Florence Henderson, late of the Brady Bunch and those Wessonality crunch ads, and more recently of denture ads, will be hosting a talk show. There's a dating show - Another Chance for Romance. (Sigh!) There may also be a series patterned on American Idol dubbed, what else, Senior Idol. (Who will they tap to play the role of the nasty judge? The guy who played Eddie Haskell? Don Rickles? Cloris Leachman channeling her Phyllis character?)
Even if I were going to retire anytime soon, I don't imagine I'd be spending a lot of time watching RLTV - although I did see that my fave gossip writer, Kitty Kelly, was on the other day. (I understand her next unauthorized bio is of Oprah, which doesn't have the appeal to me that her Nancy Reagan, Jackie O, and Frank Sinatra works did. Frankly, I'd rather see her take on Roger Clemens.)
Although I probably won't be watching, I do hope that RLTV manages to attract advertisers for products other than those related to irregularity and bladder control. The WSJ article mentions that Sony, L'Oreal, Ford, and Microsoft "have aggressively pursued an older crowd." (I must have missed the aggressive pursuit, although maybe that's how we ended up with that whomping big Sony flatscreen TV.)
But maybe my concerns about bladder control ads are just betraying my underlying ageism. As RLTV's founder John Erickson says:
"We have a significant ageism bias in our country...I wanted to take all that negative 'Oh, they're really supposed to sit at home in a rocking chair and watch reruns' and say this isn't the way life works at all."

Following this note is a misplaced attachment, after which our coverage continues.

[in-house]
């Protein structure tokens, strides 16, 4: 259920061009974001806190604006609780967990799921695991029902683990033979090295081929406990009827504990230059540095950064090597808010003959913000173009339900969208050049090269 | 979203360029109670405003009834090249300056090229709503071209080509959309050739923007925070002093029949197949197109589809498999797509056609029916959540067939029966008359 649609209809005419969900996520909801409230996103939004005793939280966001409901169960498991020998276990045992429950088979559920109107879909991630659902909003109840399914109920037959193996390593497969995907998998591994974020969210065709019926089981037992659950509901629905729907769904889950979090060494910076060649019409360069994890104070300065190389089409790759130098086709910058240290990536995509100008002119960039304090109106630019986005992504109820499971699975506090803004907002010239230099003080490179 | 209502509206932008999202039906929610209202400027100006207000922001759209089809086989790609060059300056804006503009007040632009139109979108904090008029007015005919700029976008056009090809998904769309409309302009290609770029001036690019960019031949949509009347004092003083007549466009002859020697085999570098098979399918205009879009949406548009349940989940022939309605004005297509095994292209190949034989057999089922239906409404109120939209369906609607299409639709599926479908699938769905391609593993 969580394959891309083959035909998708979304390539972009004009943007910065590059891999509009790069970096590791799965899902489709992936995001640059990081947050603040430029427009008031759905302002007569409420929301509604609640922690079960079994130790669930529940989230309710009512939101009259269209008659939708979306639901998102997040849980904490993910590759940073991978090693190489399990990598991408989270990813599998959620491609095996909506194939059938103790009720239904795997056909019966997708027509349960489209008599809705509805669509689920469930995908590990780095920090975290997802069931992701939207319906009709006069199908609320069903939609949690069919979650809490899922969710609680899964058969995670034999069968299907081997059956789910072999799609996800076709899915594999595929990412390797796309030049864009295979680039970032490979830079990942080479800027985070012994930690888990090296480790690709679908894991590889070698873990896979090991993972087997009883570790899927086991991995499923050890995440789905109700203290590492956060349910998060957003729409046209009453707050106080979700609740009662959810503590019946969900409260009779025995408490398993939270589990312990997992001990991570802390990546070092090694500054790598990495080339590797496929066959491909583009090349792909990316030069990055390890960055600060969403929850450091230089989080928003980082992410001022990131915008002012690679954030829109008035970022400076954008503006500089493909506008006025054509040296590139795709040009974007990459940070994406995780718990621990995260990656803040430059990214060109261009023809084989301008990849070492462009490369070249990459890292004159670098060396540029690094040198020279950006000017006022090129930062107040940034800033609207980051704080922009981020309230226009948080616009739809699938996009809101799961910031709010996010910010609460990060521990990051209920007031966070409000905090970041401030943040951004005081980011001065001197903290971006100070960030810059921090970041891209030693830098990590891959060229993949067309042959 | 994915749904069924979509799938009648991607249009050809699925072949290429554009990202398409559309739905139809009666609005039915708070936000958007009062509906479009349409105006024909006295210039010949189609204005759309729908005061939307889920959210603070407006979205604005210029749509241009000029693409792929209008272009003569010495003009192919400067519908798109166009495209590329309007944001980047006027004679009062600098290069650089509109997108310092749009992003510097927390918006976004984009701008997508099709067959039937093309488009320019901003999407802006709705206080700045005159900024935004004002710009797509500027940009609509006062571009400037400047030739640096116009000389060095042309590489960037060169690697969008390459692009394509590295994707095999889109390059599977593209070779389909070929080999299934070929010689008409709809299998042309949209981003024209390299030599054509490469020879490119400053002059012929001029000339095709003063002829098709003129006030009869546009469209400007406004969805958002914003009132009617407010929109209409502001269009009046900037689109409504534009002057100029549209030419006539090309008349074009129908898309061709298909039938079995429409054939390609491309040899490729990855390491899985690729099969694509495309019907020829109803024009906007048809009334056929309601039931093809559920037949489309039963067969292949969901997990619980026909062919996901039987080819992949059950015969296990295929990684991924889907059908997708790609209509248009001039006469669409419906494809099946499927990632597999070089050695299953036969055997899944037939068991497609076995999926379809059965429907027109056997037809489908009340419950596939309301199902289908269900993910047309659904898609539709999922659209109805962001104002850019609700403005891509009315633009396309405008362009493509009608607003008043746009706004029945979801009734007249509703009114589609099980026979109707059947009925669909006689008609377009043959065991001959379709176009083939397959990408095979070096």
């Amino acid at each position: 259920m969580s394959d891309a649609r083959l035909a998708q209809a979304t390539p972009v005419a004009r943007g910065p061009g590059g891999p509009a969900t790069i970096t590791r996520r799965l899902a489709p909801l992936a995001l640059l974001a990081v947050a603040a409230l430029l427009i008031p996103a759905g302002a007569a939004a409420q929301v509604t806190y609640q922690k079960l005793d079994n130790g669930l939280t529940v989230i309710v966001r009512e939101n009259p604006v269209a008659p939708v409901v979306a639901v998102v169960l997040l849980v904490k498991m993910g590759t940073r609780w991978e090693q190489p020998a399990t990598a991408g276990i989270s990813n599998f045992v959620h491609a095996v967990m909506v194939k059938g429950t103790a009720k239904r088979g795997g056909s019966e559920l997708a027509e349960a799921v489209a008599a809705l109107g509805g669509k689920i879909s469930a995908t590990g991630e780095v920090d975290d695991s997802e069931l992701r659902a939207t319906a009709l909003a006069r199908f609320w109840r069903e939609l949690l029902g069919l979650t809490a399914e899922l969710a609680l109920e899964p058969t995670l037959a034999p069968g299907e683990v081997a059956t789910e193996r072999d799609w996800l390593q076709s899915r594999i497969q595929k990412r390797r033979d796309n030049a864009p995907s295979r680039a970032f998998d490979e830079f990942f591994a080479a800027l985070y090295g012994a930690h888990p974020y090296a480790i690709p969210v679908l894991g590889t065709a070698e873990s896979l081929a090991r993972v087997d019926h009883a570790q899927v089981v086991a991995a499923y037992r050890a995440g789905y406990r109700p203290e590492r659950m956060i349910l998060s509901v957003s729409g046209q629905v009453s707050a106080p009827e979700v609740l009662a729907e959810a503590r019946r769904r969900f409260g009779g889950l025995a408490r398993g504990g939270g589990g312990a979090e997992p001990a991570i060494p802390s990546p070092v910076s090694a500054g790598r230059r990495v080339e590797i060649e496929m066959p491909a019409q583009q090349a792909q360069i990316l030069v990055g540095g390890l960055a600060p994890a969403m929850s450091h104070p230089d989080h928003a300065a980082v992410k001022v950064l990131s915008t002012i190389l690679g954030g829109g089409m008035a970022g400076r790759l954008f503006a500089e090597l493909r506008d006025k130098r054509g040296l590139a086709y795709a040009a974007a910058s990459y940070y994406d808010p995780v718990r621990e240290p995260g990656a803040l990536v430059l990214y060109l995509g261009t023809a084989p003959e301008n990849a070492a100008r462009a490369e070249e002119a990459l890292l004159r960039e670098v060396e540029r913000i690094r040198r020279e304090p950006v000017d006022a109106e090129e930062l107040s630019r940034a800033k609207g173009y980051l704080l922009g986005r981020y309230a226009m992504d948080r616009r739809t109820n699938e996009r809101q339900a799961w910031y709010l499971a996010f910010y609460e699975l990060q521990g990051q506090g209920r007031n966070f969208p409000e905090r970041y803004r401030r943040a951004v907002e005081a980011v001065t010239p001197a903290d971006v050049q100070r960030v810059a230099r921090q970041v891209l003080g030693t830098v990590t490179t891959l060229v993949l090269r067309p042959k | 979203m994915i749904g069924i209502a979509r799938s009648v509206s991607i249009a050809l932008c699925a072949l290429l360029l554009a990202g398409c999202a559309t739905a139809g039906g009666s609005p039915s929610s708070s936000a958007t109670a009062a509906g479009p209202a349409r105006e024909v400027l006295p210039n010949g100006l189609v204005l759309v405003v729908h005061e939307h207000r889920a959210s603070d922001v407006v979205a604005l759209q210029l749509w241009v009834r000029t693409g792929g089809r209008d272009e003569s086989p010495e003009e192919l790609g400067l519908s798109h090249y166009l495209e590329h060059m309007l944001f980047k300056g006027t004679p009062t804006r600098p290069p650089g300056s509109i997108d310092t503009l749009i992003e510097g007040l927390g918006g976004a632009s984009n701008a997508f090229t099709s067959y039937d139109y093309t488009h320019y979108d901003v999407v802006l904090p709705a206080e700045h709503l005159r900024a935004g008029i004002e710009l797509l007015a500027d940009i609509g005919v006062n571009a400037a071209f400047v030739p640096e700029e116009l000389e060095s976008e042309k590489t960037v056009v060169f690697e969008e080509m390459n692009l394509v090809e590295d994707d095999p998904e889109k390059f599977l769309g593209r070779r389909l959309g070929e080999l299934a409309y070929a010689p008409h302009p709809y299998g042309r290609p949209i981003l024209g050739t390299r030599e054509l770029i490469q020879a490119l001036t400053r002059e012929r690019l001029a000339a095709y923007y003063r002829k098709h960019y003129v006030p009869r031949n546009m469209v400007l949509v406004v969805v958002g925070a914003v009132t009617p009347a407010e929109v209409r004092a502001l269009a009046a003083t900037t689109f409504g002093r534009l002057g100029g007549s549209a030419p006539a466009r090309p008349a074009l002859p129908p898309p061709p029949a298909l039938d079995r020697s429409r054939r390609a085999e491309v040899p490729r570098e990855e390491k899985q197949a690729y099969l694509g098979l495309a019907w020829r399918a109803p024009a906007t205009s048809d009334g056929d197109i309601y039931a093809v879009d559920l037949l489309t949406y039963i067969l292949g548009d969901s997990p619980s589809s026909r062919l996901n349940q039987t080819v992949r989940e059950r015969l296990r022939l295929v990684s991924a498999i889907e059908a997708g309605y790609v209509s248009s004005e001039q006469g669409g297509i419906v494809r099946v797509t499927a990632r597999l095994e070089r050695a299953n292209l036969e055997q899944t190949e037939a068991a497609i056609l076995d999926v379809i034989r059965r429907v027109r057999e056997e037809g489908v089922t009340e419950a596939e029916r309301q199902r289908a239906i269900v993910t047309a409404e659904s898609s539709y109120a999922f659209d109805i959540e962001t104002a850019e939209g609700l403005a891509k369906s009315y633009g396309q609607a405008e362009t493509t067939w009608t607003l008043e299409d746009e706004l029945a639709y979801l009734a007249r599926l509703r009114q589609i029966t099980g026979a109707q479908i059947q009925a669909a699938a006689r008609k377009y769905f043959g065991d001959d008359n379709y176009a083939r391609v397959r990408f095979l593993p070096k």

Well, he's got a point, although I don't see all that much difference between sitting at home watching reruns and sitting at home and watching Florence Henderson.
There are other networks that have targeted Baby Boomers and older viewers over the last few years - the Hallmark Channel (sniff, sniff, weep, weep, oh-how-noble) and TV Land, which shows things like Hogan's Heroes, Gunsmoke and other stellar entertainment of from those long ago days of The Golden Age of Television. (Hmmmm, whoever came up with that term apparently never watched Red Skelton or I Married Joan.)
TV Land, though, is trying to shift their demographic to skew slightly younger. They're moving away from using the word "Boomer" and are planning on focusing on folks between the ages of 40 and 50.
I'm not sure if this means older is getting younger, or younger is getting older, but I think I'd can Gunsmoke if I were going after people in their forties.
Meanwhile, RLTV is going to keep their eye on the geezer prize, and says that, hell, no, they won't go any younger than 50. (For that, I thank you, Mr. Erickson.)
He is, however, considering the possibility of a name change.
I think this is an excellent idea - which I had already thought of even before I came to this point in the article.
RLTV, he admits, "could turn off people at the bottom of his age range."
Or maybe even people in the middle of his range.
But naming is so hard.
Anything Boomerish would turn off the over and unders. Anything gold or silver will turn off anyone under eighty. WE, I think is taken.
What about Us?
Plays nicely to the Boomer narcissism and shouldn't bother the flanking generations.
Yeah, I'm liking it. What about Us?